In some cases, nature seems to be consoling the broken markers.

While my favorite angels weren’t significantly damaged, they now stand closer to one another.

Unwilling to close the cemeteries to the public, the city did install new fencing and lighting. There are rumors that concerned citizens occasionally patrol the property as unofficial guards.

 

A different and more pleasant kind of history abounds in the cemeteries. Here, the Willis family mausoleum in the Episcopal cemetery remains stately and attractive.  Peter James Willis, born in Maryland in 1815, moved to Texas and established a dry goods store at Washington-on-the-Brazos; eventually,  P. J. Willis and Brother became one of the largest mercantile establishments west of the Mississippi.

A daughter, Magnolia, married George Sealy, one of her father’s business associates, on May 12, 1875; Galveston’s John Sealy Hospital is perhaps the best-known reminder of the family’s influence.

Their luxurious home, Open Gates, became a center of Galveston business and social life. Magnolia engaged the New York architectural firm of McKim, Mead, and White to build the mansion, thought to be the only building in the South designed by Stanford White, and the home’s elaborate carriage house was designed by preeminent Galveston architect Nicholas Clayton.

As you’d expect, the mausoleum is equally tasteful. The lock on the doors isn’t to keep members of the Willis family from leaving, but to prevent passers-by from spending the night there.

Galveston’s ethnic heritage is rich and complex. Italians, Germans, English, Swedish, and Dutch share space in the cemeteries. Here, a reminder of the Celtic tradition stands tall.

As for the pace of life in a cemetery, it might best be represented by the snails I discovered on several graves. I’d not noticed them in the past, but when I read that snails will climb rocks to obtain minerals needed for shell-building, their presence on stone markers made perfect sense.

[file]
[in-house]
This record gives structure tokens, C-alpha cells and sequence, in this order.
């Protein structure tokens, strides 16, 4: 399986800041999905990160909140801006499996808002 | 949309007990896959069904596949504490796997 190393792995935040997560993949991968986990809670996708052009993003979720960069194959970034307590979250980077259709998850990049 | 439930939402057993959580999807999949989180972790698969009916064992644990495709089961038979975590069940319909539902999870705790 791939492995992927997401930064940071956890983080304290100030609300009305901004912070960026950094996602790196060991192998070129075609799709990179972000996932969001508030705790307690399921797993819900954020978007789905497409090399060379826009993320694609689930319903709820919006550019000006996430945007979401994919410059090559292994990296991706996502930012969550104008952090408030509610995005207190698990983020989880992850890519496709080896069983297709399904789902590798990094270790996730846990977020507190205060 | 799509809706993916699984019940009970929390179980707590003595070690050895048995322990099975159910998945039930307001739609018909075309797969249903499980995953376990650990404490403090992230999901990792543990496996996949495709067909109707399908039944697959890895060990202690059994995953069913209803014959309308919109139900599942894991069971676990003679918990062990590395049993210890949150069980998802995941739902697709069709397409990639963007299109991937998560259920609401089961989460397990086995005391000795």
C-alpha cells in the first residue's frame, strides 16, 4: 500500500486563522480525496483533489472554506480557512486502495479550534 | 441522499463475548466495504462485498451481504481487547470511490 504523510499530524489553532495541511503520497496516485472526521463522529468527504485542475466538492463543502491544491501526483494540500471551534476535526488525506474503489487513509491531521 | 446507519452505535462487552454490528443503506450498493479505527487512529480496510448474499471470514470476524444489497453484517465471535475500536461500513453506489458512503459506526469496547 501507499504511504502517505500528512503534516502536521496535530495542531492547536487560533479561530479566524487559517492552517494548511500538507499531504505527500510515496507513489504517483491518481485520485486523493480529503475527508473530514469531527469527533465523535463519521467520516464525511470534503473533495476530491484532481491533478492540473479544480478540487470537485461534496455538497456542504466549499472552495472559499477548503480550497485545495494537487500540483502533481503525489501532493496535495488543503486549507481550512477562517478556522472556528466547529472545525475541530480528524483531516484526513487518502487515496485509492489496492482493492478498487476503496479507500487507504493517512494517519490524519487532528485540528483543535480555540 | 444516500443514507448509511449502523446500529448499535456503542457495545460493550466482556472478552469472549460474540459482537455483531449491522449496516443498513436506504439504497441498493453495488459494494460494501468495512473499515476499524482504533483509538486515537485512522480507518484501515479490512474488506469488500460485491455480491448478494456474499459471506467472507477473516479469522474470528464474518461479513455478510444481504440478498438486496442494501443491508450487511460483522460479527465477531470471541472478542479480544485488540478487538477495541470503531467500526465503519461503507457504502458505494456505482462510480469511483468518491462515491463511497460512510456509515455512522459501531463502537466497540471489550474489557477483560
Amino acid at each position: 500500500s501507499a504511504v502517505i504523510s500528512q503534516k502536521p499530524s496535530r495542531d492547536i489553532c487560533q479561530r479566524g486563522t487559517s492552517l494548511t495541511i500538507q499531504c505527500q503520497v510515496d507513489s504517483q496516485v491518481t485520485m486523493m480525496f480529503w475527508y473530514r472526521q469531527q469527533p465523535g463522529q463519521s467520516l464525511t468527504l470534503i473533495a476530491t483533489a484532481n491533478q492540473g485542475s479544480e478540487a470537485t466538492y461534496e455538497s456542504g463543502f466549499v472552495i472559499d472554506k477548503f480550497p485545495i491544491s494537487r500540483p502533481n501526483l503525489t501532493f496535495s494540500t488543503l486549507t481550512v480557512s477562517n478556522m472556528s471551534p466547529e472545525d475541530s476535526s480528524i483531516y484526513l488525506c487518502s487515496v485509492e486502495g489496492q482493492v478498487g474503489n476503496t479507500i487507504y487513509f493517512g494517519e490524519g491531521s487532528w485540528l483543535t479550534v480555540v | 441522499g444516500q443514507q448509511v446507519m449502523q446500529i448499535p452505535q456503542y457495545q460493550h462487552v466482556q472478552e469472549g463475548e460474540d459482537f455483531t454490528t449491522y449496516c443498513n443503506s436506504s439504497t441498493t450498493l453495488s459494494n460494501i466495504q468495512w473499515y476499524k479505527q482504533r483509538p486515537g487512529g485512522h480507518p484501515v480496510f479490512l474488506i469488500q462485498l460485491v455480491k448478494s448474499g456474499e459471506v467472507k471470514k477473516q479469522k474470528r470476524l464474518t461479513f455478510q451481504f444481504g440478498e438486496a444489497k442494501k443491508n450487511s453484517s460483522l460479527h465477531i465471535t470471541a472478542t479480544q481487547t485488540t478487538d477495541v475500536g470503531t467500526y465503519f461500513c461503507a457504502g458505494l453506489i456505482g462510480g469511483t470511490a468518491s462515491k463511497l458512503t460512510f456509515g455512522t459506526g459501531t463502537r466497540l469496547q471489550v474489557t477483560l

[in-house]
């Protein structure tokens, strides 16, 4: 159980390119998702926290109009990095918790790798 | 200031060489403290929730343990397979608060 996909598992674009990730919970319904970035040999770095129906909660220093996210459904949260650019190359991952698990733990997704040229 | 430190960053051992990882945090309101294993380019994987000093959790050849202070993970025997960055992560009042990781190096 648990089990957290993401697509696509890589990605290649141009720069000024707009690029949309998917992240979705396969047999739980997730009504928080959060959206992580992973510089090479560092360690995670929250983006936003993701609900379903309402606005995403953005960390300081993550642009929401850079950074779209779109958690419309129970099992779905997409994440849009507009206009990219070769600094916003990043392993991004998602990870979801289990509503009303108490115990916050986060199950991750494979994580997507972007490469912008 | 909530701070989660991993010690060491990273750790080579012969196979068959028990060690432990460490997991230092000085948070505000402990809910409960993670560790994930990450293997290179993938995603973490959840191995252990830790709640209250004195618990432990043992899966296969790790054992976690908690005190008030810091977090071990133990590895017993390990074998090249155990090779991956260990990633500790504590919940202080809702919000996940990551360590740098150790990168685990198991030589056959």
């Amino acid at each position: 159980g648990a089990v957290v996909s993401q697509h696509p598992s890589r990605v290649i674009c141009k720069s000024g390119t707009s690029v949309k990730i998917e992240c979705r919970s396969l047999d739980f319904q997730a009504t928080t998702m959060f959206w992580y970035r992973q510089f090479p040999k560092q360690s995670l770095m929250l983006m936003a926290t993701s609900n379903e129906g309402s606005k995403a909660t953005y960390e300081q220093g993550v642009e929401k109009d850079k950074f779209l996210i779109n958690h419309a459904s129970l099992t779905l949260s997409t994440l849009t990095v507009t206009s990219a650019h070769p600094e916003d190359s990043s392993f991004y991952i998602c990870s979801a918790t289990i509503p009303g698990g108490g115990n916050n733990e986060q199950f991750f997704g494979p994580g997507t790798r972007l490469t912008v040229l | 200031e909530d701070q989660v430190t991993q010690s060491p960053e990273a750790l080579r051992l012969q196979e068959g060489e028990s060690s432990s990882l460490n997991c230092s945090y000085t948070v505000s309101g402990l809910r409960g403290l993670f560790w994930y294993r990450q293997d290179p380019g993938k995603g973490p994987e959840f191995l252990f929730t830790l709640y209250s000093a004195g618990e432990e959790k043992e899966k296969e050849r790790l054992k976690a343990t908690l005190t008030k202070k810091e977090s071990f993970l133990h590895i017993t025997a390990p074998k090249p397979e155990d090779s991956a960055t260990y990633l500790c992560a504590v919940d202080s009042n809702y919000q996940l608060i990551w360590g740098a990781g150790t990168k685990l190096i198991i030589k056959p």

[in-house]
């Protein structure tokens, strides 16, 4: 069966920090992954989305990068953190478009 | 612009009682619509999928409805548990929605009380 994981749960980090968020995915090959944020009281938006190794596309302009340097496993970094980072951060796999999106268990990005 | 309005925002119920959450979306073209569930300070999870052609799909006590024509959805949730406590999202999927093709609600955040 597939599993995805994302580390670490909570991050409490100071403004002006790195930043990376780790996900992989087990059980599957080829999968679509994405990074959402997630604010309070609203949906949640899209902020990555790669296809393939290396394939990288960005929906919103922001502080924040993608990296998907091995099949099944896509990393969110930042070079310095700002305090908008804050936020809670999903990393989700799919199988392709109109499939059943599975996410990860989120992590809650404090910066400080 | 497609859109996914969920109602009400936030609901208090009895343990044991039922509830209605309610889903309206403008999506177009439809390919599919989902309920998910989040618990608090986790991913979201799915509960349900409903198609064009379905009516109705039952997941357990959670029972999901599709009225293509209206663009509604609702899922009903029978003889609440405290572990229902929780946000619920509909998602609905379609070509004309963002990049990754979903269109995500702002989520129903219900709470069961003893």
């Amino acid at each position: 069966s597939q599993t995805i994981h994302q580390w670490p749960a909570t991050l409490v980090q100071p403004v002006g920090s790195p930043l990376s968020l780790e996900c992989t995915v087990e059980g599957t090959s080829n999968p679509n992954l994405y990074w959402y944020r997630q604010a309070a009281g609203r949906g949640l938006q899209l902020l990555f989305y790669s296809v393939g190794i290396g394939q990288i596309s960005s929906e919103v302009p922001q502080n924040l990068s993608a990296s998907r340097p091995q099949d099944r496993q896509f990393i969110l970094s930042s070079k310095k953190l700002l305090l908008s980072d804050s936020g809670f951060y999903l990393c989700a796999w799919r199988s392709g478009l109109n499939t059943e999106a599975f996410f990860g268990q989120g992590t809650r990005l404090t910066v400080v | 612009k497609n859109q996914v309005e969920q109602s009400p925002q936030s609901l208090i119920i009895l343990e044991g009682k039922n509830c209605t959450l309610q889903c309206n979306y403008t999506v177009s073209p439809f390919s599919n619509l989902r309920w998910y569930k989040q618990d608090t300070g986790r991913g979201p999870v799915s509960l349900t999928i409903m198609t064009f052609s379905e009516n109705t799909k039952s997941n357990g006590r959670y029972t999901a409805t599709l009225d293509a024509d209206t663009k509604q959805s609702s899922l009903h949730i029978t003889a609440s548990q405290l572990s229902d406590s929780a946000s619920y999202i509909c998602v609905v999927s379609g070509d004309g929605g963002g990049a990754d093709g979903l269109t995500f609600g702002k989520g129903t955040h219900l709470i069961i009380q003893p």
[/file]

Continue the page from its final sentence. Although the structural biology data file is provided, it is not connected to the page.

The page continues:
Beyond that, it occured to me: even when life moves slowly, it’s still life.

 

Comments always are welcome.

Winging It

Female Great-Tailed Grackle (Quiscalus mexicanus)

Having packed, moved, and unpacked, I’m left with piles of stuff to sort and store as well as a realization that, not having been out in the world for nearly three weeks, I have no idea what nature’s been up to.

Lacking current photos, I decided to wing it, and begin posting again with a few backward glances: this one, to last summer’s splendor at Galveston’s Broadway cemeteries.

Each of the seven cemeteries is rich in history, filled with traditional statuary and markers designating the resting places of notable individuals, but in two or three, seasonal wildflowers are allowed to flourish until they go to seed:  a display that calls to humans as much as it pleases the pollinators. Which flowers appear can vary; last year, Coreopsis and Gaillardia predominated.

American Lady (Vanessa virginiensis)

Each year, as wingèd creatures of various sorts gather around the angels, it’s easy to imagine those concrete wings twitching a little — who wouldn’t want to join the butterflies, bees, and birds in a flight among the flowers?

 

Comments always are welcome.